Play Your Best | GD SchoolsFebruary 1, 2019

Sweeten Your Impact

How to find the middle of the clubface

There are few things more gratifying in golf than the feeling of striking the ball in the center of the clubface. For a lot of golfers it happens so infrequently, they get this feeling of surprised excitement when they pure one. Others do it so often, they seem puzzled when they miss. The former group is mainly populated by those who tend to hit shots high on the clubface near the toe. The latter group will miss low on the heel. No matter which category you’re in, I have a way to fix your problem quickly so you can get back to enjoying that feeling of sweet-spot golf. Turn the page to find out how. —with Ron Kaspriske

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If you push the ball to the right, rotate around your heel

▶ If you see a lot of ball marks low and toward the heel of the clubface, it’s likely that your weight is moving toward the ball on the downswing. It’s an instinctive power move, but it leads to shots that fly dead right of the target. Instead, feel like your hips are moving away from the ball, almost squatting, as you transition into the downswing. Then rotate your body around your lead heel. Try this drill to help: Make three-quarter swings holding this follow-through position (below). The clubhead should be in line with the lead heel, not swung past this point.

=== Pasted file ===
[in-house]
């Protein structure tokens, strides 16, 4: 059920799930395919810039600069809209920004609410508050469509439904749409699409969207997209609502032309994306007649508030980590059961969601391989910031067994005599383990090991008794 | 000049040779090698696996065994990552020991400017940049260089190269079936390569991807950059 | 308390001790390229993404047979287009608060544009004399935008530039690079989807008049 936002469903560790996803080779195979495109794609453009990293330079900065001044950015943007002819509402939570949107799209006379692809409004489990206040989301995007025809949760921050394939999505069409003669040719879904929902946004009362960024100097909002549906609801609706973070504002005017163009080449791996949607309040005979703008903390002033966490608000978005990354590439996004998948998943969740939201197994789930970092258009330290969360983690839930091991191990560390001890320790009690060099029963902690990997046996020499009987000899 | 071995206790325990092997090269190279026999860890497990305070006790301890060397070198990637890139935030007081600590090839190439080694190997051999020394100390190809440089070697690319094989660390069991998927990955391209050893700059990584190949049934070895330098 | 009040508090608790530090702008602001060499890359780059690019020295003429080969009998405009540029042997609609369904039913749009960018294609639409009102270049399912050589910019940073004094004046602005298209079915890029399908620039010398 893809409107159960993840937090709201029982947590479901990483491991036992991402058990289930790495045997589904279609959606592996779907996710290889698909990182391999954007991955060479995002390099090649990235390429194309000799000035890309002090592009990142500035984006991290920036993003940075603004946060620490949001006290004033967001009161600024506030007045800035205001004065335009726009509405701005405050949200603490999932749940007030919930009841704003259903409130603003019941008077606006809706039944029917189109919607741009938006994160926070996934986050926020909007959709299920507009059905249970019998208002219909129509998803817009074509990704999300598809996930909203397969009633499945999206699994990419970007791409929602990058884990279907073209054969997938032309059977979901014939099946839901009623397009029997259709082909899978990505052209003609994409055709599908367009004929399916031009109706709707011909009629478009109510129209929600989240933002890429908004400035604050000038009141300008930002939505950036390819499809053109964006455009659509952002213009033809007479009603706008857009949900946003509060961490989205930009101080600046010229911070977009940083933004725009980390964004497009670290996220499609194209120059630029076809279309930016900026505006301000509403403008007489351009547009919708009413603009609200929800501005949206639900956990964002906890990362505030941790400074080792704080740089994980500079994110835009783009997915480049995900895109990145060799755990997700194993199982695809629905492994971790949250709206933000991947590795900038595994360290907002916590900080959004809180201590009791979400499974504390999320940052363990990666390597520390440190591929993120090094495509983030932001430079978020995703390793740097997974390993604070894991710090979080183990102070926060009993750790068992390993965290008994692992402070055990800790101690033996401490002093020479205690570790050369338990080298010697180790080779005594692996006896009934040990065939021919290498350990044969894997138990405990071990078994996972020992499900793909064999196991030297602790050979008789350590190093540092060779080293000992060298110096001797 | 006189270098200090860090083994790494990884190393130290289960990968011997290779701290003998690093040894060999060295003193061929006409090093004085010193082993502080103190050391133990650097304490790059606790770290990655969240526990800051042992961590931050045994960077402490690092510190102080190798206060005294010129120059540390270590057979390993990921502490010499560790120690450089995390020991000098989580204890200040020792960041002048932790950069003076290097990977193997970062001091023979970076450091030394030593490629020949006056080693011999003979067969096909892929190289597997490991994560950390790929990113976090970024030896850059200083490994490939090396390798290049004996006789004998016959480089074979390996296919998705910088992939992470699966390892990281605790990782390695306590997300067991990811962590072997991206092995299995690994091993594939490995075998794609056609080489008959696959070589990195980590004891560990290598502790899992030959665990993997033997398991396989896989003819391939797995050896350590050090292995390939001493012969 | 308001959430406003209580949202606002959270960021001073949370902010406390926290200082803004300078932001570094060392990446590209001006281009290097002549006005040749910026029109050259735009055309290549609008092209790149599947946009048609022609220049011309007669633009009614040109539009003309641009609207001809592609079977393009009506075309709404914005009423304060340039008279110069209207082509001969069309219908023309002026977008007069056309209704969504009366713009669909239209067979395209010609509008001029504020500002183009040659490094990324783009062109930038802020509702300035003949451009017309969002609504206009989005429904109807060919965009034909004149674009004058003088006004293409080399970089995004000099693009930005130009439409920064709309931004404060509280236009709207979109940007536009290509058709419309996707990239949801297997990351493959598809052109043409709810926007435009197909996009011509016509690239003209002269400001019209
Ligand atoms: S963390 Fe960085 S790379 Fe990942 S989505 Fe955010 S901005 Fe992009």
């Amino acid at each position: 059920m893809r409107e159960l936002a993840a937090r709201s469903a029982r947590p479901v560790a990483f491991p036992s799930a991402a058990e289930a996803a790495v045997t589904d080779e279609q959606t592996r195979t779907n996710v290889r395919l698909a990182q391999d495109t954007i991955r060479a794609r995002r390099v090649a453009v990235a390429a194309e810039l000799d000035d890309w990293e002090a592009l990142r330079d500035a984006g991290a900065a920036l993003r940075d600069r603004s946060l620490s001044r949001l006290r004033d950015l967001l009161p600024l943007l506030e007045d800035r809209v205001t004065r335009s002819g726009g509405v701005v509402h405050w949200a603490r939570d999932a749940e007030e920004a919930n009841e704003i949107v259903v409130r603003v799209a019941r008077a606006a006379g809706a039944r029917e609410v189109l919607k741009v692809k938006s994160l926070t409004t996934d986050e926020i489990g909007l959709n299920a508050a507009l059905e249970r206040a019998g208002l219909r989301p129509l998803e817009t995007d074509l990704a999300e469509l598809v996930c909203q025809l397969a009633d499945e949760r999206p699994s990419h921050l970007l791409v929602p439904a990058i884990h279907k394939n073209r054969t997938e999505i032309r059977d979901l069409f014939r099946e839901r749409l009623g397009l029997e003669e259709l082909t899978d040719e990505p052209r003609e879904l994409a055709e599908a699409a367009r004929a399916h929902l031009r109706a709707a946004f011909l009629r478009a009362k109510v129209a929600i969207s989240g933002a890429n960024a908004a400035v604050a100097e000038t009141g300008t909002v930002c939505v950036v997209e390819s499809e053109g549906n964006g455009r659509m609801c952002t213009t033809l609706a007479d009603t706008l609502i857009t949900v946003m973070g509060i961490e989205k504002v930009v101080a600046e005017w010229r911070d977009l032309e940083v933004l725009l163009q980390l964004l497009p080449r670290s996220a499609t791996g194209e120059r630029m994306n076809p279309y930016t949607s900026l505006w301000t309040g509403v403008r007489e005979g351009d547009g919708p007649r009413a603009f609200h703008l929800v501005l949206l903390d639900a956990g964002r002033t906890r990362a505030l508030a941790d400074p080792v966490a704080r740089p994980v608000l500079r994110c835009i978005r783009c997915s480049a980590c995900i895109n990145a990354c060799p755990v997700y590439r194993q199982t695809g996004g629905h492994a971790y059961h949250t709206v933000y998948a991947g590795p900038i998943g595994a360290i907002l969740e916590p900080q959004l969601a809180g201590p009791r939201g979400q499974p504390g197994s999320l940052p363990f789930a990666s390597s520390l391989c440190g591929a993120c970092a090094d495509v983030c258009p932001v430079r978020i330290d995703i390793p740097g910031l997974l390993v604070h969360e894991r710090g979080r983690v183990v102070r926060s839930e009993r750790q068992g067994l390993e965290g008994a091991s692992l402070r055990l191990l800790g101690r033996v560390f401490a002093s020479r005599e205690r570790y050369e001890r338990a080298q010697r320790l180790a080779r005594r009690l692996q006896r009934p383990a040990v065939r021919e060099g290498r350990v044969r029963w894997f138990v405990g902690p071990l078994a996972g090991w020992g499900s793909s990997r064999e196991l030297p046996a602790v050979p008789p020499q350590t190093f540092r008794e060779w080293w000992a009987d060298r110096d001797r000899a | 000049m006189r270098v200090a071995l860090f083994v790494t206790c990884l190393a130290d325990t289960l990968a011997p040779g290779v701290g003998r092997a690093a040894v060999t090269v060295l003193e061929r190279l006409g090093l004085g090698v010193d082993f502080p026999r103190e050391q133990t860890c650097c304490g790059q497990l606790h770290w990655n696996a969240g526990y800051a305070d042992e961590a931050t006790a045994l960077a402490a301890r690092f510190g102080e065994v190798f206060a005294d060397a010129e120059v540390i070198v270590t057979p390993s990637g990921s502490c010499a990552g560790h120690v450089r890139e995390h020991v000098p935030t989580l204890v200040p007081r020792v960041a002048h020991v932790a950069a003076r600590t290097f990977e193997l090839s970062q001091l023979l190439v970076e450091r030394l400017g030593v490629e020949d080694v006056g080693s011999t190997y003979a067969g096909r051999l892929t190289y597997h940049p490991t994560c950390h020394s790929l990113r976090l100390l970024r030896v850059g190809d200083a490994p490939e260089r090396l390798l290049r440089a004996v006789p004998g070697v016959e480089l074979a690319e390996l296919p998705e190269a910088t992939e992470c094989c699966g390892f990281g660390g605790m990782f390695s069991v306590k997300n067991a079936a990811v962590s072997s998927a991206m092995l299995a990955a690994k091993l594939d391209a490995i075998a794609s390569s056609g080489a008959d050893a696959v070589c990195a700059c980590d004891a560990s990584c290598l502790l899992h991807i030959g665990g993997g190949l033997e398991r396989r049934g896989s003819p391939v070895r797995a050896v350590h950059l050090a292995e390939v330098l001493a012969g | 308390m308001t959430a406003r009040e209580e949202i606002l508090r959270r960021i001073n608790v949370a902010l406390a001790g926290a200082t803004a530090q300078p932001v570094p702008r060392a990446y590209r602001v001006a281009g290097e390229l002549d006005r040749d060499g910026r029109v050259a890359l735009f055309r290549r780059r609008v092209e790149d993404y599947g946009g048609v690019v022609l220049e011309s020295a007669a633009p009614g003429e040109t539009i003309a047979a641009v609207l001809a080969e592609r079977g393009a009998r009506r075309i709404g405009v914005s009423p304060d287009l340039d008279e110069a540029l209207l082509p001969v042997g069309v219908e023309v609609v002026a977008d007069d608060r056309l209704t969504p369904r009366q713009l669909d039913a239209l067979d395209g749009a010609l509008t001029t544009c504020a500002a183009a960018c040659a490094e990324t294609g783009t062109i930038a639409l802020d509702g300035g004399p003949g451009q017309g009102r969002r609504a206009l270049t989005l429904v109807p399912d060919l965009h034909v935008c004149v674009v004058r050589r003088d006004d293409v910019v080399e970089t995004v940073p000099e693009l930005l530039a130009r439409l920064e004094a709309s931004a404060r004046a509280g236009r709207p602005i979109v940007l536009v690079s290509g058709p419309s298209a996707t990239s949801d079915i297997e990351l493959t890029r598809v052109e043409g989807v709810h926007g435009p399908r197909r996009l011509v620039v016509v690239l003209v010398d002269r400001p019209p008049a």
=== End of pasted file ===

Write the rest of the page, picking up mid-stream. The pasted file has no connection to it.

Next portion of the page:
“Can’t find the center of the clubface? Try swinging slower.”

If you hit low, slicing shots , hold off your trunk rotation

▶ Players who hit low slices swing down too steeply, with the right hand pushing the clubshaft across the target line on an out-to-in path. To fix the high-toe miss, hold off the rotation of the upper body toward the target. A great feel when you start the downswing is to have the upper body face away from the target as the lower body moves toward it. This will shallow the downswing and get the club moving on a more in-to-out path. A good drill to help groove this move is to drop your trail foot back at address and hit shots like you see me doing (above).

JESSICA CARAFIELLO, a Golf Digest Best Young Teacher, is based at Innis Arden Golf Club in Greenwich, Conn.

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